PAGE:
No. 131. Report of Captain Frank C. Gibbs, Battery L, First Ohio Light Artillery, of operations October 19.
HDQRS. BATTERY L, FIRST OHIO LIGHT ARTILLERY, Camp near Cedar Creek, Va., October 25, 1864.
SIR: I have the honor to make the following report of the part taken by Battery L, First Ohio Light Artillery, in the engagement of October 19, 1864, at Cedar Creek, Va.:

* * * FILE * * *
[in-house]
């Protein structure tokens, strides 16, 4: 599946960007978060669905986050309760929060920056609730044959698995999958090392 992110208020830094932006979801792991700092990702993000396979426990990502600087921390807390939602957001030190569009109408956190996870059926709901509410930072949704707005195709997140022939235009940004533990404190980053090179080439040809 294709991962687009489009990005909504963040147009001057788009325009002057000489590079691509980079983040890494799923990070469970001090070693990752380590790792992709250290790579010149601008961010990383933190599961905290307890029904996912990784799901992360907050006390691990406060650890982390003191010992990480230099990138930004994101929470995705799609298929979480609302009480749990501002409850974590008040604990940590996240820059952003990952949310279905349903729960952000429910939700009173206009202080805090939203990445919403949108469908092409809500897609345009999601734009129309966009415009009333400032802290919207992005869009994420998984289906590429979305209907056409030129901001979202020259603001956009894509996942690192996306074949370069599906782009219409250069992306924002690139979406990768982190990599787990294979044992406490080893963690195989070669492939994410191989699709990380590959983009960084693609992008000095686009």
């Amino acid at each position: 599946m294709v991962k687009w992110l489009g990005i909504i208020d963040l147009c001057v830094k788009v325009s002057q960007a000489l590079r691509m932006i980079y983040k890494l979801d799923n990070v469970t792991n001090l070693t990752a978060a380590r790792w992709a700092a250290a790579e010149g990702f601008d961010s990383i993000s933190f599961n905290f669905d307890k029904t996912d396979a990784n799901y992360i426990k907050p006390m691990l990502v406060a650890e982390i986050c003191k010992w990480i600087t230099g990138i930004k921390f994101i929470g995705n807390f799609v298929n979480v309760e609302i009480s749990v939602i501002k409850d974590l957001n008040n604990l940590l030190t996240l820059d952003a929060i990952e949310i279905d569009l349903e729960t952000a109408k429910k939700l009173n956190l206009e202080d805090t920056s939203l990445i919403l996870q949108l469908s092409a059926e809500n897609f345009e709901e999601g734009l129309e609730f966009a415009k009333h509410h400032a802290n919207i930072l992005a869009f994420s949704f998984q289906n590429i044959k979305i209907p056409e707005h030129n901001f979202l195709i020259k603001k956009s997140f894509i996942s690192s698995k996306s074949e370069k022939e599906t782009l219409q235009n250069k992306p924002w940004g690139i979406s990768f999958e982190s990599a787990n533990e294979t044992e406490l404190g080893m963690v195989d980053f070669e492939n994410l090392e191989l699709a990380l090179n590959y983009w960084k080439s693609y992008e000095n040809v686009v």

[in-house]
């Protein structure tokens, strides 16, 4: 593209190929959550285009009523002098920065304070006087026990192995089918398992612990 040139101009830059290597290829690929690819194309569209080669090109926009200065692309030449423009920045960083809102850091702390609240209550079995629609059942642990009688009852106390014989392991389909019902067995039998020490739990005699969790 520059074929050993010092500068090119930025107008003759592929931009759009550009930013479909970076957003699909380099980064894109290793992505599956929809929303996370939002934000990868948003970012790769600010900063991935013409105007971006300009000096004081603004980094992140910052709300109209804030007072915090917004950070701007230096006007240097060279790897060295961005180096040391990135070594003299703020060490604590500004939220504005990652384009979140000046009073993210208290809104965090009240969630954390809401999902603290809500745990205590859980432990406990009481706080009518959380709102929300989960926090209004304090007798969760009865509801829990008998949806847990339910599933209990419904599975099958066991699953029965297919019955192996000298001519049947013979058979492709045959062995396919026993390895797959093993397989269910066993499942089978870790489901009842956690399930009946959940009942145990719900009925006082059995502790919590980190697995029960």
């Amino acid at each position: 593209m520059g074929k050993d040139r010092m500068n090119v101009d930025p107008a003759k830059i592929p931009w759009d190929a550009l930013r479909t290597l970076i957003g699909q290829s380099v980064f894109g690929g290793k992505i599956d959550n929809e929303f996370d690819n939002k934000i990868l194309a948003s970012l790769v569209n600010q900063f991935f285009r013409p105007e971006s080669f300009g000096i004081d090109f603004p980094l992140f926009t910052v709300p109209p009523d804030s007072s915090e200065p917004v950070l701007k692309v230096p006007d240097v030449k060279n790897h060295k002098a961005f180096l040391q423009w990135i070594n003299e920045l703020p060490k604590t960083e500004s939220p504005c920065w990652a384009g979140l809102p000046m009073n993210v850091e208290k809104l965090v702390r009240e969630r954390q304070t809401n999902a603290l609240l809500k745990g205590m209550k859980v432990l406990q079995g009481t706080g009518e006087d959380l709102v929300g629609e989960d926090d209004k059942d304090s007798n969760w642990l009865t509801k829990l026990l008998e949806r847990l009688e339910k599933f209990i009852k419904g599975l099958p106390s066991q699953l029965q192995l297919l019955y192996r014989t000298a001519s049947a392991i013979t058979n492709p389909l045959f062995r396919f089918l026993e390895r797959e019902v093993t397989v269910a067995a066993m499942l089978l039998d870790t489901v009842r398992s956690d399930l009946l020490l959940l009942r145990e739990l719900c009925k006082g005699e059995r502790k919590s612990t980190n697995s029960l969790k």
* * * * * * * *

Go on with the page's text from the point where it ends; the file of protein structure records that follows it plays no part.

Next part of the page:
Just before daylight on the morning of Wednesday, October 19, 1864, while in camp on the north bank of Cedar Creek, with my guns in position on the crest of a hill on the east side of the pike overlooking the creek, I was aroused by a straggling fire of musketry on my left and front. I immediately ordered my cannoneers to their post and the horses to be harnessed. During this time stragglers from the left in large numbers were passing through my camp, reporting the capture by the enemy of the artillery and earth-works on my left. Captain Du Pont soon after arrived ordering one section of my battery to take position on a high cleared point to the rear of my position, and the caissons to the rear; also to open on the enemy in front, which I did at once. The caissons were sent to the rear, but so rapid had been the enemy's advance that the wheel horses of my rear caisson were shot down and the caisson abandoned. While the battery which had fired a few rounds of case-shot was livered up and started for the pike from the other flank down a very steep hill-side, and as my last piece left the position, my camp was full of the enemy rushing for my pieces, and but for the fortunate occurrence of the lock-chain breaking just as the piece reached the foot of the hill it must have been captured. I brought the battery down the pike, when one of my guns was ordered in position in the rear of the center of Kitching's Provisional Division, east of the pike, and my other three guns a little to the rear and left of the same division. I opened with case -shot, and soon the enemy advanced on the charge, when I ordered canister, but my supports giving away without any resistance to the advance of the enemy, I immediately livered up and got away just in time to save capture. I then crossed to the west side of the pike, crossing a run which runs nearly parallel to the pike, going into position on a crest beyond. We here fired a number of rounds, and as the right of our lines fell back Captain Du Pont ordered me to fall back to a position still farther to the rear on a higher crest running parallel to our former position. I was here supported by a squadron of General Devin's command. I was then ordered by Captain Du Pont to take a position to the left and rear which commanded Middletwon, where we did good execution on buildings filled with the enemy's sharpshooters, using case-shot; and also sent our compliments in the shape of solid shot to a battery in the south end of the town. The right still falling back, I limbered up and took a position farther to the rear and firing. From there I fell back beyond a farm-house, going into position. From there struck the pike one mile north of Middletown and went into position on the east side of the pike. From there I went into position on the west side of the pike in the rear of a large barn. I then was ordered to return, going into position on the west side, and Battery B, Fifth U. S. Artillery, on the east side of the pike. At 4 p. m. Captain Du Pont ordered my battery forward to a position on the west side of the pike, 600 yards north from Middletwon. We here opened on a battery near a point of woods southwest of the town, using solid shot
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